Escapism, which is protected by the Strongholds of Loneliness and Discontentment

Every living person has felt lonely at one time in their lives. Some of us feel lonely all the time. It is my experience and observation that loneliness comes from a love deficit, both in receiving love and giving love, but more than that, it is a lack of felt love.  The loss of felt love often happens when there is a death or divorce.  It also happens when a person is in or from a dysfunctional or abusive home that lacked felt love.  Moreover, we were created by God to be loved and to love, and when love is missing, we feel empty and alone, like an empty building.

Loneliness is often accompanied by depression, which is a feeling of sadness and dejection.  Many married couples feel lonely because they do not know how to love well.  More often than not, one or both partners have not experienced a healthy love, which carries over into their marriage, and is passed down to their children. We marry looking to feel loved but when one or both have no love to give, therein lies the beginning of a dysfunctional relationship and a dysfunctional family.  Also, I found that the unmet desire to be unconditionally loved makes us want to isolate ourselves and to suppress this unmet desire. We often isolate ourselves by escaping into drugs, alcohol, work, shopping, entertainment, sports, etc.

If you have not experienced healthy love, you may have a stronghold of loneliness that keeps you in bondage to unhappiness and depression. The stronghold of loneliness also protects the stronghold of discontentment.   If you are unfamiliar with double strongholds, please read the following post first: STRONGHOLDS PART I—What are they and how do they affect us?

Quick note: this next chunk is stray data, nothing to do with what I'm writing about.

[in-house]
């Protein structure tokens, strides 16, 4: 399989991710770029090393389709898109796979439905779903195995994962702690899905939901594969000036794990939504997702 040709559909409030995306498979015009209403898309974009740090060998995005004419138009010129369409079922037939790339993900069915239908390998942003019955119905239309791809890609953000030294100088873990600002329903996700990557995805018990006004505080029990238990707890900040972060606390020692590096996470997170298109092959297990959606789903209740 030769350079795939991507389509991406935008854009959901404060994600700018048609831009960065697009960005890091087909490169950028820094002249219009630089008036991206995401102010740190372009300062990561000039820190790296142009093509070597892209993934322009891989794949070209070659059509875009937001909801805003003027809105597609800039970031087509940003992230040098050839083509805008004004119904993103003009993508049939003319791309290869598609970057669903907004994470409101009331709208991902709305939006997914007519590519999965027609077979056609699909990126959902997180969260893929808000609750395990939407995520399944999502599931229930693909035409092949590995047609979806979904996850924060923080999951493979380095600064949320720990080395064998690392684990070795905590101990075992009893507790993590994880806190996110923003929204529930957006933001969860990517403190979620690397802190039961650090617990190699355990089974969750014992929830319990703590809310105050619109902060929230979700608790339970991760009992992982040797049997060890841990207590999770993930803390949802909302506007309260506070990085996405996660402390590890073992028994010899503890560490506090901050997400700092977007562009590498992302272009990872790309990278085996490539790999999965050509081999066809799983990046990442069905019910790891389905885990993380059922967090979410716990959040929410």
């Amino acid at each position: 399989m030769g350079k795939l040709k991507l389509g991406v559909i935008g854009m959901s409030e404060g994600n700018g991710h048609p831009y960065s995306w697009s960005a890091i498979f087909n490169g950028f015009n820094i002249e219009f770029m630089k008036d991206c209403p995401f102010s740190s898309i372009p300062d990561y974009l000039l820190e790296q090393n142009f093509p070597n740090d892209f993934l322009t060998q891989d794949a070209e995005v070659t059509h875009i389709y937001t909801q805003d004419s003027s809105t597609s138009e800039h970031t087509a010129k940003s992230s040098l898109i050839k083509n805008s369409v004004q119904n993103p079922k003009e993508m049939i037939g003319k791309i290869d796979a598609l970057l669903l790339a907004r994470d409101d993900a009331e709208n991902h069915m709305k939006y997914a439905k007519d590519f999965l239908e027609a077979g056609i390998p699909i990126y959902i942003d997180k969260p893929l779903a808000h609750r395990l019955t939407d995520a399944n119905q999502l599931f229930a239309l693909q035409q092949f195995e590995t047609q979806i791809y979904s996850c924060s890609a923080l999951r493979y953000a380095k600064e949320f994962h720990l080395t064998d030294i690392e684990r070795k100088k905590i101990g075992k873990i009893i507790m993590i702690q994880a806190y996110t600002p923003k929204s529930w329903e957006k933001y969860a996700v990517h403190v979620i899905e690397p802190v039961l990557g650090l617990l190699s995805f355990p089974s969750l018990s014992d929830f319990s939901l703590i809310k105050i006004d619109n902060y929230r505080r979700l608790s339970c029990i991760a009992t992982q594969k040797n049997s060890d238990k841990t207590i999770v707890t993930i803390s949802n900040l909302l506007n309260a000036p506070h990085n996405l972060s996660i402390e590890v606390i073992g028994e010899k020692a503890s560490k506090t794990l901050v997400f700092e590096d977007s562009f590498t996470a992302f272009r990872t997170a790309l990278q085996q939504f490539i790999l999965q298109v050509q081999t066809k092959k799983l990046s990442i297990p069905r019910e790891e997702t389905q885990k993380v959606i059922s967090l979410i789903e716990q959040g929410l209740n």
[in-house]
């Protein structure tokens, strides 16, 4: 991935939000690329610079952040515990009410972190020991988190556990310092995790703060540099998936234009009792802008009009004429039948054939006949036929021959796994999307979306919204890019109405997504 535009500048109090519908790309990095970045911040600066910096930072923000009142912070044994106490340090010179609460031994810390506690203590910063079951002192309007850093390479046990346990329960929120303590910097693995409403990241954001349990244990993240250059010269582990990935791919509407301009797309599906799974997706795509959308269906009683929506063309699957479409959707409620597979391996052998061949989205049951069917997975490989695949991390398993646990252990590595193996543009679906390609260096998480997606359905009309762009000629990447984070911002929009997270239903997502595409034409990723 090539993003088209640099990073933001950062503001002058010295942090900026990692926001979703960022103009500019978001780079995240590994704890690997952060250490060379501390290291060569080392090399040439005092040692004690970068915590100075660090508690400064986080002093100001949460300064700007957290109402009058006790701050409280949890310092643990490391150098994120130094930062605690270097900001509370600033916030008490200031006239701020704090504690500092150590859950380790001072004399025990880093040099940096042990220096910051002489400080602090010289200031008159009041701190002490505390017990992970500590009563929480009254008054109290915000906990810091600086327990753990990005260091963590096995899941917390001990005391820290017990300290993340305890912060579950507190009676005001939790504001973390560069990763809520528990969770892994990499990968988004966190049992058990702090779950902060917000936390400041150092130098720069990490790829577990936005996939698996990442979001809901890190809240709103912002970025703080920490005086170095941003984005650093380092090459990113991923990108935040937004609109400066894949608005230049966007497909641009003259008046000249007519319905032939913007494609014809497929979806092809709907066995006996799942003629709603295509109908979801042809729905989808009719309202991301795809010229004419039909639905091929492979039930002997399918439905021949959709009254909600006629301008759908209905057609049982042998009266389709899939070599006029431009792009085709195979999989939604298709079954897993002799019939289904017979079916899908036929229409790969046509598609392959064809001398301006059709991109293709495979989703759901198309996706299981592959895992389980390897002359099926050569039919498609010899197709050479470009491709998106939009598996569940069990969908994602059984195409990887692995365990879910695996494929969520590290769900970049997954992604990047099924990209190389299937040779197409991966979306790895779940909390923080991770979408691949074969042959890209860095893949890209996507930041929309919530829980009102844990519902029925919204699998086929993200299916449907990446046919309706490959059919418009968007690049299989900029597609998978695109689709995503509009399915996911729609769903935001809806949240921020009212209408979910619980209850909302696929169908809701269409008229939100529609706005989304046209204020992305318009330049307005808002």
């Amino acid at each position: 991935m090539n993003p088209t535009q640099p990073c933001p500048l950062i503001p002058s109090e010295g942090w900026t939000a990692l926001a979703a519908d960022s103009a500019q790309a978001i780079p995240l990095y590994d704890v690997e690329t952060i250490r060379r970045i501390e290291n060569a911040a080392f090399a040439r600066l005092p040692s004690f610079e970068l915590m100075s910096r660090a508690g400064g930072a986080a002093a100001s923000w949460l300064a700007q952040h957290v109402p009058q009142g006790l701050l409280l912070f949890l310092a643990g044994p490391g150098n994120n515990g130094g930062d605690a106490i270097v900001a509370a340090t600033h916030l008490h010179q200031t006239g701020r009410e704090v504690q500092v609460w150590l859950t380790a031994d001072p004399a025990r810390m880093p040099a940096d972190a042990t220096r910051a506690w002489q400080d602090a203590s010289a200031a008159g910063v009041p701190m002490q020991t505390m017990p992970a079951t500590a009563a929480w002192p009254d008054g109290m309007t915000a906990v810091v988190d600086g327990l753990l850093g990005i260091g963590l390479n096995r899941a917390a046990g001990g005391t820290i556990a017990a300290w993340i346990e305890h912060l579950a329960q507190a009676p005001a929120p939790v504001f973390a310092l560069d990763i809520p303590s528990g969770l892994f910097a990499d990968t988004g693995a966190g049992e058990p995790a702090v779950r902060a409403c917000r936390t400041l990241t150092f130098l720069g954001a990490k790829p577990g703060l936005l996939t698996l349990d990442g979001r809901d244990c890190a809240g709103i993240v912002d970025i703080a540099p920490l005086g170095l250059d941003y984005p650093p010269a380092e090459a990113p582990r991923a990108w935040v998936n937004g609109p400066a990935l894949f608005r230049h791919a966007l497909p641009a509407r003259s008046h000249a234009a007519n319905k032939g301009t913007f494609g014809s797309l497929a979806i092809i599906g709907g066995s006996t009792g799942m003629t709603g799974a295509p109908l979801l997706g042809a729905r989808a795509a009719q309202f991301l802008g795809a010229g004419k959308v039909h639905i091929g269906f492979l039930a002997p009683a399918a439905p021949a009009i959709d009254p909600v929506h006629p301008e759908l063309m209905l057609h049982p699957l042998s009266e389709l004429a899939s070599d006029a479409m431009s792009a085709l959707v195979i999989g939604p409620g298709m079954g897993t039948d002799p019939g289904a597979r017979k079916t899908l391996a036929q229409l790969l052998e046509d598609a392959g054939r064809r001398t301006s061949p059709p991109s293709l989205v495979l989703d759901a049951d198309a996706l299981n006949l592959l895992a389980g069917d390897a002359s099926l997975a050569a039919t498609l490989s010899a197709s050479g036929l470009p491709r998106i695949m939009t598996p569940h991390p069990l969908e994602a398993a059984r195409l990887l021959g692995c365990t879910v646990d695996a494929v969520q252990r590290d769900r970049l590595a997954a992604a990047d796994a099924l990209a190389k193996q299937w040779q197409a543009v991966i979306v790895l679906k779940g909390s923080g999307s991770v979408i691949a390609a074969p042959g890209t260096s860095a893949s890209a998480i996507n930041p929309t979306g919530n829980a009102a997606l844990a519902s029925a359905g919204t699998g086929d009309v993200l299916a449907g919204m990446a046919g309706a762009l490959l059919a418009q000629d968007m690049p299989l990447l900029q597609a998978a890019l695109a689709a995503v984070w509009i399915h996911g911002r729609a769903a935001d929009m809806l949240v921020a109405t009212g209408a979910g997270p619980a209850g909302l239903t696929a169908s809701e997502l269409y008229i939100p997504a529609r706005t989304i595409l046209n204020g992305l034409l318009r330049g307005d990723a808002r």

Discontentment, according to Webster, is to lack contentment; to be dissatisfied; to have a restless desire for something more or different. To be content is to be satisfied with what one has and is not disturbed by a desire for something more or different.  Discontentment also happens when we have unrealistic expectations. The stronghold of discontentment protects the authority seat of escapism; that is, the desire to escape from our loneliness and discontentment through many different means. Some of the means of escape are: drinking alcohol, using drugs, watching TV, spending hours on social media, working long hours, playing video games, uncontrollable daydreaming, buying things, etc.

The following are the unhealthy beliefs this stronghold combination protects. The loneliness stronghold protects the following unhealthy beliefs: First, “I am alone because I am unlovable.” Second, “I need to isolate myself because I don’t trust that I won’t get hurt or I will be let down.” Third, “I am alone because I am different and unaccepted.” Some of the unhealthy beliefs, protected by the discontentment stronghold are: First, “ I need more because what I have is not enough.” Second, “I need to have something different (i.e., life, car, house, furniture, spouse, job, etc., [different for each of us]).” Discontentment has many facets, but the remedy is thankfulness and trusting God to provide the things we need (and sometimes want).

Next, evaluate what is on the escapism seat of authority (the throne) that controls your choices. I found that I needed to be busy all the time to not feel my loneliness or discontentment. I also found that I would daydream to escape the discontentment and boredom of life. Most times my thoughts were unproductive, futile, unprofitable, and empty musing. The escape mechanisms you choose may be different than mine.  Also, our escape mechanism often becomes an addiction that controls our thoughts. Please visit my website to learn how I overcame this stronghold combination and addictions with the help of God, and how you can as well. https://hopeforcompletehealing.com/

Author: Joyce Holzman Hanscom

I am working with the women in the county jail to transform their painful memories and negative heart issues so they can make good decisions. I am also a Sunday School and Bible teacher, trained initially as a computer science teacher.

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